The grandeur and pomp of the court as well as the royal life of the Mughals, who came from Central Asia, are beautifully illustrated in the Mughal paintings arranged chronologically on display screens set up as a separate inner wing of the main gallery. In this wing may also be found selected Rajasthani and Pahari paintings of extraordinary beauty, endowed with rich and glowing colours, full of religious fervour, devotion and love.
Rare and noted examples of paintings of such important post-Mughal local schools like Oudh, Patna, Murshidabad, Nadia, Burdwan, etc. The visitor is next invited from here across a corridor, to the gallery of wood and metal sculpture situated in a spacious room bathed in north light. Apart from some very interesting metal images belonging to the Eastern Indian School, rare specimens from Nepal and Tibet as well as from Orissa enrich the collections in this room. Along notable metal images mention may be made of a syncretistic image of Siva Lokesvara from Barisa, Bangladesh, a Vishnu standing in Samapadasthanka attitude from Sagardighi, district Murshidabad and a seated Buddha from Jhewari in Chittagong.
An important copper plate inscription of Dommanapala, a ruler of Khadi Mandala, discovered from Sundarban and dating back to A. The rich tradition of Nepalese metal casting finds represented in the numerous images of Buddhist and Brahmanical deities, a tradition that has continued to survive till the present age. A few notable metal pieces in Western Indian tradition and of Jaina faith add to the variety of the collection.
The rarest wooden sculpture of the Museum happens to be a beautiful standing figure of Gopala of 16th century A. The carved wooden brackets from South and Western India, originally used as corner support for thatched huts or wooden structures are crowded with battle scenes having human and animal figures, creepers and foliages.
In conclusion, notice of the visitor may be attracted also to numerous miscellaneous items including ivory works, bidri works, metal wares, glass, etc. The activities of the Museum are varied and manifold. The Museum also provides guide services to organised visits from educational institutions, has an excellent library consisting of books on art and culture, holds lectures and exhibitions for popularising art and archaeology and undertakes all museum work for public edification. Its picture postcards are available to the public for sale at a nominal price.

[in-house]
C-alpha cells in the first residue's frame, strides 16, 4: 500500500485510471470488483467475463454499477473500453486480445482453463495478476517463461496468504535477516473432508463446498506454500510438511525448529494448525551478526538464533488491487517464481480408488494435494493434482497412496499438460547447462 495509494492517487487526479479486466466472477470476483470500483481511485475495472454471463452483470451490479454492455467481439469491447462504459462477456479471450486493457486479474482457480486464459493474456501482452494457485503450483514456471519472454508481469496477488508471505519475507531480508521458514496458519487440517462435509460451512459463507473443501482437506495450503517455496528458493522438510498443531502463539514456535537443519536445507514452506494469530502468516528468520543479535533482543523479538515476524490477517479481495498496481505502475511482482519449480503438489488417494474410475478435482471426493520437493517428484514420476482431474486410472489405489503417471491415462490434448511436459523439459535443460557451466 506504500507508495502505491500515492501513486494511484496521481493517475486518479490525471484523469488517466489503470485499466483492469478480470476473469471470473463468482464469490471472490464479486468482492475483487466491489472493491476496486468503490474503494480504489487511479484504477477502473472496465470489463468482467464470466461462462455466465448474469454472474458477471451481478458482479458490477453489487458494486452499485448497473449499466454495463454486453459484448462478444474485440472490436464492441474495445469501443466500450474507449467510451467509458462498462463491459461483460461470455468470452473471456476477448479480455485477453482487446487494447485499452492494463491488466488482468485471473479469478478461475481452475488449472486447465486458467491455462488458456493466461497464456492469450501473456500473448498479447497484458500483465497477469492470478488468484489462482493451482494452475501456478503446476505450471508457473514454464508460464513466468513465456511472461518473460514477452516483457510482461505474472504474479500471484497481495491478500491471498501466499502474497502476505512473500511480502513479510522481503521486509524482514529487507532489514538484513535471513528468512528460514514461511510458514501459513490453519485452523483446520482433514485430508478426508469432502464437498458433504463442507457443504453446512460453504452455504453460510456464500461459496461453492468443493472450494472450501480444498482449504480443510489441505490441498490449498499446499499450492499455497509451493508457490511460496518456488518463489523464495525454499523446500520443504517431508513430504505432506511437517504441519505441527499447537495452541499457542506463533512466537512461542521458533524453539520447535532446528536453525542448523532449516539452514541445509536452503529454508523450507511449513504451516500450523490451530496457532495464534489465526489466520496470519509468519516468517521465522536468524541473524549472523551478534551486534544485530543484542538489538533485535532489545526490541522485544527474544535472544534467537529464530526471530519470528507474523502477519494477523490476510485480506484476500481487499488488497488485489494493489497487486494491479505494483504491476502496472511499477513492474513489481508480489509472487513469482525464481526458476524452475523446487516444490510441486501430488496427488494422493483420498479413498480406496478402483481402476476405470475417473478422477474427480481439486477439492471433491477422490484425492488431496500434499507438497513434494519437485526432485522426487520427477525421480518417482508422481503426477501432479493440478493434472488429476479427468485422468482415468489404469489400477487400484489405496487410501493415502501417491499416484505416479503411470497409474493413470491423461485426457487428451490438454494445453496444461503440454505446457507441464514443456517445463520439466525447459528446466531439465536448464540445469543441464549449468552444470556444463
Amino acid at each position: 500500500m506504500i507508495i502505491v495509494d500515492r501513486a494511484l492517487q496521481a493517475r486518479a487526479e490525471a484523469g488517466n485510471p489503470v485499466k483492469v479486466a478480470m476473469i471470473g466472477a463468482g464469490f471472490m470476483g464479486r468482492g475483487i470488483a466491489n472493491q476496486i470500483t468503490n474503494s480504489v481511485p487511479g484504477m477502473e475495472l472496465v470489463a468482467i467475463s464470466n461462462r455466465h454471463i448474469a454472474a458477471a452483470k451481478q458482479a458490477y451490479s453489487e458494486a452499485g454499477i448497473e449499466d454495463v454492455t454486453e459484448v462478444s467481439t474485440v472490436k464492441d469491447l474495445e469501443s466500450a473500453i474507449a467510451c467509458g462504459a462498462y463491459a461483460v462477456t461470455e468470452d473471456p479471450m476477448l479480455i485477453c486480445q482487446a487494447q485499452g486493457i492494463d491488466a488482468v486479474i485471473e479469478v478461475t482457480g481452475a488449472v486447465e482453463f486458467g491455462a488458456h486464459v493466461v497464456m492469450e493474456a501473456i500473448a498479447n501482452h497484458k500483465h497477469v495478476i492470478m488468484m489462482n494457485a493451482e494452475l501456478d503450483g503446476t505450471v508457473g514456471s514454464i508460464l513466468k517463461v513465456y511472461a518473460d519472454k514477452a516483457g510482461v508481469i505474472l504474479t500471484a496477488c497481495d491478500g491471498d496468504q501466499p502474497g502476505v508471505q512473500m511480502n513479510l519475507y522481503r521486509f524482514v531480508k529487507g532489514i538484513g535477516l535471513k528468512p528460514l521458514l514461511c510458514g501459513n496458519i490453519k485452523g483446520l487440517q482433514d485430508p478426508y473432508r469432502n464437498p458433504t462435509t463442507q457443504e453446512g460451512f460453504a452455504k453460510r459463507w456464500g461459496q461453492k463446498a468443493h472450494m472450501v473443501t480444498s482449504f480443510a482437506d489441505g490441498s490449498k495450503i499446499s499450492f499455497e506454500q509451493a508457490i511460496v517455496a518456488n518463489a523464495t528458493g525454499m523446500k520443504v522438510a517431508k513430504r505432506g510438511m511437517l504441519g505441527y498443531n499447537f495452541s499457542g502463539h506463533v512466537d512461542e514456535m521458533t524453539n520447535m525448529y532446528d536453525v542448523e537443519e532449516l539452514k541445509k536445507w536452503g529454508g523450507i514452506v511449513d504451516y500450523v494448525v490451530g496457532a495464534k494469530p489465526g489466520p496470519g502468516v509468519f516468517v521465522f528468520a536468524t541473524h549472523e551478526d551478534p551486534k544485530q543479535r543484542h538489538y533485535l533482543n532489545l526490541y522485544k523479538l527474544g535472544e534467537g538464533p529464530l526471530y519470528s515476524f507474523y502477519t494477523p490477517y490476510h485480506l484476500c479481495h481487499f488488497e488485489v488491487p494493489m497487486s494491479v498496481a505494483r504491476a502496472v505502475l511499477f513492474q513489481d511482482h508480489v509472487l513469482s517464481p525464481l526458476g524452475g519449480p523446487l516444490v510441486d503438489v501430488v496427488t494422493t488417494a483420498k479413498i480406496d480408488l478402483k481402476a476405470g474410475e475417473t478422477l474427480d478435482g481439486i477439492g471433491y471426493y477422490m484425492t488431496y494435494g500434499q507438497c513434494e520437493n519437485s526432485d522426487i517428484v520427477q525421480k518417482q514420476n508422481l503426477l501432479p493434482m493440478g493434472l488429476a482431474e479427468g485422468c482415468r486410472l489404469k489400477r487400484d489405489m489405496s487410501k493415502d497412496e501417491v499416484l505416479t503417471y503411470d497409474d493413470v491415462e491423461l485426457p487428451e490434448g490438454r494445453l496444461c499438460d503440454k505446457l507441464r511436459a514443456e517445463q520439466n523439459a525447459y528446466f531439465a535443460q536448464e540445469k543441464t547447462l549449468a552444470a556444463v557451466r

After the visitor has gone through the galleries and taken a dip into the traditions of art and culture of the country, particularly of Bengal, the Museum would like to bid him a hearty goodbye and a warm invitation to come back again. The filming operations are to be carried on in such a way that no disturbance is caused to the visitors. The applicant will have to change his programme if the Curator apprehends any such disturbance.
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If necessary, the permission may be cancelled any time without previous notice. The Museum shall not be held responsible for loss, if any, suffered by the producer on account of such cancellation. University Home. Dinajpur C. Barisal, East Pakistan C. Malda C. D In conclusion, notice of the visitor may be attracted also to numerous miscellaneous items including ivory works, bidri works, metal wares, glass, etc.
D The activities of the Museum are varied and manifold. The number of objects to be photographed is to be stated clearly in the application for the purpose.
Kolkata Video Speed Dating - Filter Off Tickets, Multiple Dates | Eventbrite
The use of flash-gun or use of strong light for photography which may have injurious effect on the paintings in the Galleries is strictly prohibited. Exhibits must not be touched or removed from their position for the purpose of photography. No photograph will be allowed to be taken unless a representative of the section concerned is present.